The lowermost or distal end portion 22 of tubing string 14 attaches to carrying tool 30. The connection of carrying tool 30 and the lowermost 22 end portion of tubing string 14 is best seen in FIGS. 2 and 3. The end 22 portion of tubing string 14 provides a plurality of outer threads 24 which form a threaded connection with a corresponding set of female threads 26 upon tool carrier 30. Tool carrier 30 provides an uppermost open bore which is occupied by the end portion 22 of coil tubing 14 between 27 and 28 as indicated in FIG. 2. The uppermost portion of carrier 30 thus provides an open, generally cylindrical bore 32 which is occupied by the end portion 22 of tubing 14 between positions 27 and 28. The bore 32 is of an internal diameter. substantially equal to the outside diameter of tubing string 14. When threads 24, 26 are threadably engaged, a plurality of set screws 34-37 can be tightened to form a further structural attachment between tubing string 14 and tool carrier 30. The lowermost end portion of tool carrier 30, designated as 32 in the drawings, provides another threaded section 34 having female threads which can engage the threads 42 of sub 40. Sub 40 can, for example, be provided with threads 44 at its oppposite end portion from threads 42 of a different thread configuration so that a universal connection between tool carrier 30 and any number of wire-line type tools can be attached to the tool carrier 30 by means of subs 40 having threads 42 which attach to the tool carrier at 34 and having threads 44 which attach to any desired tool to be run into the well bore WB. It has been found that the above described arrangement allows a substantial amount of force to be applied to the tool carrier and thus to the tool being supported thereby, such as for example, a minimum line pull of 14,000 lbs. and a maximum line pull of 20,000 lbs. This arrangement allows the running of a plurality of diverse hollow internally bored tools such as wire-line type tools, such as for example, jars, fishing tools, pulling tools, running tools, and/or off/on overshots. Other tools include a catch and releaseable spear, a catch and releaseable overshot, and/or numerous drills which can be supported from subs for example, or directly by the carrying tool.
The FIGS. 4-7 illustrate a number of exemplary uses of carrying tool 30 as part of the overall embodiment 10 of the apparatus of the present invention. In FIG. 4 there can be seen the lower 22 distal end portion of coil tubing string 14 attached to carrying tool 30. The lowermost end portion of tool 30 is attached to a sub 40 having threads which would accept, for example, a one inch NPTX thread for supporting an elongated drill 50 (such as a down hole motor such as manufactured by DynaDrill) having a bit 52. In FIG. 5, coil tubing string 14 supports at its lower end 22 carrying tool 30 to which is attached sub 40 and a wire-line type tool which has been bored to allow fluid flow therethrough, such as for example an on/off overshot 60 such as manufactured by Baker Oil Tools but modified with a fluid circulating internal bore.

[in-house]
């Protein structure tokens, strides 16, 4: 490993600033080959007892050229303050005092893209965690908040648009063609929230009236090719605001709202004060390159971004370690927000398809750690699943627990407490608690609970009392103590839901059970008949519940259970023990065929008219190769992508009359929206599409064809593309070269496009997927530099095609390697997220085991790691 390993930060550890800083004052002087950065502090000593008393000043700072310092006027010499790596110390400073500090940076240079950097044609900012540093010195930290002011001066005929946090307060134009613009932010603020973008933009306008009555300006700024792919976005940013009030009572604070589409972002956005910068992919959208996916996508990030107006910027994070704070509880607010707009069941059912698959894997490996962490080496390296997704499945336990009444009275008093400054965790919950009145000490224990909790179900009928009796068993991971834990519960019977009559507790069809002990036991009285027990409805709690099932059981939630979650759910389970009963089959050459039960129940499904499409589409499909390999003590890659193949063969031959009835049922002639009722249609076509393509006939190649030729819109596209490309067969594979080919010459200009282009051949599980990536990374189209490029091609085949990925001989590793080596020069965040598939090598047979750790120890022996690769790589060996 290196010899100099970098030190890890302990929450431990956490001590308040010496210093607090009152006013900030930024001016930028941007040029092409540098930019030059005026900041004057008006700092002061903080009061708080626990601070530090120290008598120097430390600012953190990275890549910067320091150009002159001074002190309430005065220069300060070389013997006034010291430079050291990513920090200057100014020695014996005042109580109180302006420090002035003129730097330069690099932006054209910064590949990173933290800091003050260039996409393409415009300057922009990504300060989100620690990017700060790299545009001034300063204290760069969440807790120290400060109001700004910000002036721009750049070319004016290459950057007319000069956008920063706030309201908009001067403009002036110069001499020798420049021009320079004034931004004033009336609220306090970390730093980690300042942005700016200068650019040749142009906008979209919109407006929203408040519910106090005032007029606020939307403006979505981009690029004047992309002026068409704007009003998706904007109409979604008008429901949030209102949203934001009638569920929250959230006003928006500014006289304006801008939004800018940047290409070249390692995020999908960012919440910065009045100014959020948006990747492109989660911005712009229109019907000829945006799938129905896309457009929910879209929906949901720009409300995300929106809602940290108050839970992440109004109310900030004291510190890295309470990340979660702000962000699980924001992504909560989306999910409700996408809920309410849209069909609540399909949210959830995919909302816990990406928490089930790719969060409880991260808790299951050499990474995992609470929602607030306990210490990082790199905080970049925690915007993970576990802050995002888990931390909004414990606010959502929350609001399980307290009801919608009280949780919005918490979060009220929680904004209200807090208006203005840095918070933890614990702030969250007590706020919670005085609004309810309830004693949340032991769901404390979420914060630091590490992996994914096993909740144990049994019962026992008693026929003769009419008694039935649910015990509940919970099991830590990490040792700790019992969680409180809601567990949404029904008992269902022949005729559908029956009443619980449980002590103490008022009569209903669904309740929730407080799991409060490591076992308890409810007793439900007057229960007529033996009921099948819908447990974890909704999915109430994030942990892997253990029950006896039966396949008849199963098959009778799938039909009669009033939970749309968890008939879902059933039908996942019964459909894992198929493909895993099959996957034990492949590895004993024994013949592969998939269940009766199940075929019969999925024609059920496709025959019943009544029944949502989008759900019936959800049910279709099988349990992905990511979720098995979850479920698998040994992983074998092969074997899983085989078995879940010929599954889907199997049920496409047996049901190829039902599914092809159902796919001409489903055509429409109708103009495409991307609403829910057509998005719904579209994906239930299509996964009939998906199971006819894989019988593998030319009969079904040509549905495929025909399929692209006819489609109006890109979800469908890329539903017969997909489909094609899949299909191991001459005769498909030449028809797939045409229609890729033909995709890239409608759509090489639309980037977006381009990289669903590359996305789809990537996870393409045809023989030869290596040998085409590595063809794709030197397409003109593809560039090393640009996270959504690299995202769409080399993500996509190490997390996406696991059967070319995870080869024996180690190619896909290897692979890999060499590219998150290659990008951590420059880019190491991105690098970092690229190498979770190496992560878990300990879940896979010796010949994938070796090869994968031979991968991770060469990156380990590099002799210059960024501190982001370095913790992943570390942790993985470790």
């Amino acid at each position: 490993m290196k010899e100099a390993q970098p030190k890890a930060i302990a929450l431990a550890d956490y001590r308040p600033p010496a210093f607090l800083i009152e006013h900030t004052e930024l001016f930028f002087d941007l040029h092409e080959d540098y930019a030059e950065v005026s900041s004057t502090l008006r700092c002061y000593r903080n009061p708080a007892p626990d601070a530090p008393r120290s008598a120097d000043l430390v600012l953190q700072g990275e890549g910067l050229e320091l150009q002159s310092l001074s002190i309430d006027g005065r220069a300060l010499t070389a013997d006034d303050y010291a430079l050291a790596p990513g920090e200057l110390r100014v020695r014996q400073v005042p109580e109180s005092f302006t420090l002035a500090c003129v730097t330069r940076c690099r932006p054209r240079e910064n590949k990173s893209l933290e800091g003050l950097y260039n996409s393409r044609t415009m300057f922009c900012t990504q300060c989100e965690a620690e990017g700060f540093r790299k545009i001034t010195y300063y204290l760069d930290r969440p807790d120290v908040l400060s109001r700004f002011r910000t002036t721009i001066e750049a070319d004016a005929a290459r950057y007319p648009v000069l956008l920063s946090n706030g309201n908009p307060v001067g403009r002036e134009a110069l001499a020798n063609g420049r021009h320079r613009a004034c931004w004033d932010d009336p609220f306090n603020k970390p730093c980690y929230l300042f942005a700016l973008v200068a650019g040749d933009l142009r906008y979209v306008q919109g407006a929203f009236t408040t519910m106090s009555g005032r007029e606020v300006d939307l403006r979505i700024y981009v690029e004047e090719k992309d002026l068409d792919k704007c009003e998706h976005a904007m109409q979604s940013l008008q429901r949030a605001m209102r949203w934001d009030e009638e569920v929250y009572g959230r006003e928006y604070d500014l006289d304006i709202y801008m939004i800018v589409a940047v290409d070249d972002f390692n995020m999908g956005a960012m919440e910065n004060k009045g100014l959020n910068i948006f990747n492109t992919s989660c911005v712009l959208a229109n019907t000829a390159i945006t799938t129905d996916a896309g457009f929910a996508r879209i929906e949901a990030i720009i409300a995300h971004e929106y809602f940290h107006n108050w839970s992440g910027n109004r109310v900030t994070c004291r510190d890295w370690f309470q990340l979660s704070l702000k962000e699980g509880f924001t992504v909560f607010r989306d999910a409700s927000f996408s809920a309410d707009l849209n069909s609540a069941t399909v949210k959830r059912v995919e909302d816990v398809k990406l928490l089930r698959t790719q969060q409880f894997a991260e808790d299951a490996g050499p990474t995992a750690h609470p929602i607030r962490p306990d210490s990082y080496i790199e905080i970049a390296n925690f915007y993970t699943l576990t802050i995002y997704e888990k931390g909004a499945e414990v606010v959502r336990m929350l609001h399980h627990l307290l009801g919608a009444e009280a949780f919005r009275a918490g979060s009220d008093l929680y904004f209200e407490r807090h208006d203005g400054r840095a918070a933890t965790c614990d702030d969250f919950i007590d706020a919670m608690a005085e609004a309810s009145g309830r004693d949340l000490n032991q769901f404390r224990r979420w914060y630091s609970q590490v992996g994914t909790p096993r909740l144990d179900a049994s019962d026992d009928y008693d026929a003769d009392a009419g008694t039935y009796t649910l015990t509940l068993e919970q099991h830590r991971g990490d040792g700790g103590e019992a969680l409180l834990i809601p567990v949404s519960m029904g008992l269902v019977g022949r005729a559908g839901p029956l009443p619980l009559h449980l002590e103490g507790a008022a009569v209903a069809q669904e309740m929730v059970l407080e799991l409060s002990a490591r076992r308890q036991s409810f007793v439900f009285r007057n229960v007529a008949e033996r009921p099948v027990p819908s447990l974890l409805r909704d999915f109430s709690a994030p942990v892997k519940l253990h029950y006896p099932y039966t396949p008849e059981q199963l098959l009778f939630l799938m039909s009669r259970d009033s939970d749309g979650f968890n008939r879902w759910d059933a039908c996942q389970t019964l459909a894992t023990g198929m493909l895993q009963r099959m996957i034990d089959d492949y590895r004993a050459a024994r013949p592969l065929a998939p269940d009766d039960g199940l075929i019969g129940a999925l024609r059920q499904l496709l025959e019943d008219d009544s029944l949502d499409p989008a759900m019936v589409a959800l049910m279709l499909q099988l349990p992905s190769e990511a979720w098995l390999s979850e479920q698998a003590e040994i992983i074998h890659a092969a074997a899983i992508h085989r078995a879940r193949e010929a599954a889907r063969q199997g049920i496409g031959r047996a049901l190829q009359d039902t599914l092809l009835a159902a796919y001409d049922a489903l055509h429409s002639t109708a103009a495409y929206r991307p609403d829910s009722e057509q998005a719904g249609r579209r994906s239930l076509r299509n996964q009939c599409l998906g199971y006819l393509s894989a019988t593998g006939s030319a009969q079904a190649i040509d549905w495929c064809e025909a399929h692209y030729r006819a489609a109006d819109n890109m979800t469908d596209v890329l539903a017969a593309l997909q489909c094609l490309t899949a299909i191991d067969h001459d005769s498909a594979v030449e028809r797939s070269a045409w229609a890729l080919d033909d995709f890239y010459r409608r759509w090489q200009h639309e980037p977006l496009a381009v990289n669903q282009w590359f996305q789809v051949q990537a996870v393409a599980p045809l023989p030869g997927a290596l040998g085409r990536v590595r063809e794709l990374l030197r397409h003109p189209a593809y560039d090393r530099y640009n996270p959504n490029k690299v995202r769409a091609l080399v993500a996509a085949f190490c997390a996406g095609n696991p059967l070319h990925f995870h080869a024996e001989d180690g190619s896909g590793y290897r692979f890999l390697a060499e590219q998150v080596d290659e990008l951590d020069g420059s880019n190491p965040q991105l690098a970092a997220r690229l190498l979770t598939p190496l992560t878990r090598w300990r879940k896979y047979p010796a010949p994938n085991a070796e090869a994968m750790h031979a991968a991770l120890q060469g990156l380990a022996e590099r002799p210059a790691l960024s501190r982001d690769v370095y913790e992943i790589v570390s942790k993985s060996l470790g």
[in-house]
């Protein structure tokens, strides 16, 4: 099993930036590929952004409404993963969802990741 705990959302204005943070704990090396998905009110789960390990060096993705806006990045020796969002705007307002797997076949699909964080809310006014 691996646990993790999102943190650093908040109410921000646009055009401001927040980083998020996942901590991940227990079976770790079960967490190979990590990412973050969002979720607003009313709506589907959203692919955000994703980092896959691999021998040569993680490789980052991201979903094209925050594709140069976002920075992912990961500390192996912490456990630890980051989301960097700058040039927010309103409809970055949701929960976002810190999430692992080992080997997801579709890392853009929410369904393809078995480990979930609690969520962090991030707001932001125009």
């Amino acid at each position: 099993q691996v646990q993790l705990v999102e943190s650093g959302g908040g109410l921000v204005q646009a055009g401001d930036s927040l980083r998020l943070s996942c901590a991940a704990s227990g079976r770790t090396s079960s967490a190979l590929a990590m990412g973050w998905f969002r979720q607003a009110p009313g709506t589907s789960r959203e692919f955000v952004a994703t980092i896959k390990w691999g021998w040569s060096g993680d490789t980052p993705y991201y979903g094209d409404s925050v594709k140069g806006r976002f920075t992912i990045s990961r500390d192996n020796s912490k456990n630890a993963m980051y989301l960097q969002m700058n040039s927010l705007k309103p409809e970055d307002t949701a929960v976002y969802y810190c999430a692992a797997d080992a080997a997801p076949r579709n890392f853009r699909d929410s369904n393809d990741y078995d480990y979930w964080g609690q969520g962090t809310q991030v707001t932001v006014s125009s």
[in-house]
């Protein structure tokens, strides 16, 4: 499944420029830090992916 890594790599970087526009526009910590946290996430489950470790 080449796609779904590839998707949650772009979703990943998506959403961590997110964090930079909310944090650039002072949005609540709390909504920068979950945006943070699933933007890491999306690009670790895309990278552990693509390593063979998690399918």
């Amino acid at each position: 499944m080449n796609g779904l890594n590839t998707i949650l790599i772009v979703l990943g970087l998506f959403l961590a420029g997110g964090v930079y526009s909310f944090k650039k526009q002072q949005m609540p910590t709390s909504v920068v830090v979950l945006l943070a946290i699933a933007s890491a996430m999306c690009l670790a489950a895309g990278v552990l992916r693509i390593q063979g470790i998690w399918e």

In FIG. 6, carrying tool 30 is connected to a sub 70 having a plurality of radially spaced ports 72 which communicate with an internal bore of the sub 70. The sub 70 has an upper set of threads 71 which threadably attach to the carrying tool 30. Use of sub 70 allows circulation when running wire-line tools which do not have a hollow internal bore allowing circulation to a position adjacent the wire-line tool being run so that the circulating fluid can wash away debris in the well bore from the position of discharge of fluid through ports 72 and adjacent the wire-line tool assembly attached to sub 70. Thus, any wire-line tool can be connected by means of, for example female threads 78 at the lower 75 portion of sub 70 and on the internal bore 77 thereof. The sub 70 allows any wire-line tools (even those without a flow bore) to be run in the hole on the coil tubing string 14.
FIG. 7 illustrates the use of a jar and accelerator assembly 80 as run in the well by means of carrying tool 30 supported on coil tubing string 14. The lowermost portion of jar and accelerator assembly 80 is attached to an off/on releaseable overshot 85 which can be form an attachment to any tool 90 which is lost in the well and must be retrieved. Such jars and accelerators are manufactured under the trademark "Taylor-Jar." Another tool assembly that can be run with this method is a releaseable spear.
Because many varying and different embodiments may be made within the scope of the inventive concept herein taught, and because many modifications may be made in the embodiments herein detailed in accordance with the descriptive requirement of the law, it is to be understood that the details herein are to be interpreted as illustrative and not in a limiting sense.
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|U.S. Classification||166/77.2, 166/385|
|International Classification||E21B23/14, E21B33/068, E21B37/00|
|Cooperative Classification||E21B33/068, E21B23/14, E21B37/00|
|European Classification||E21B33/068, E21B23/14, E21B37/00|
|Feb 10, 1987||CC||Certificate of correction|
|Mar 8, 1990||FPAY||Fee payment|
Year of fee payment: 4
|Jul 2, 1993||AS||Assignment|
Owner name: NITROGEN PUMPING AND COILED TUBING, INC., LOUISIAN
Free format text: ASSIGNMENT OF ASSIGNORS INTEREST;ASSIGNOR:CRAWFORD, JAMES B.;REEL/FRAME:006595/0747
Effective date: 19930528
|Nov 26, 1993||FPAY||Fee payment|
Year of fee payment: 8
|Mar 23, 1998||FPAY||Fee payment|
Year of fee payment: 12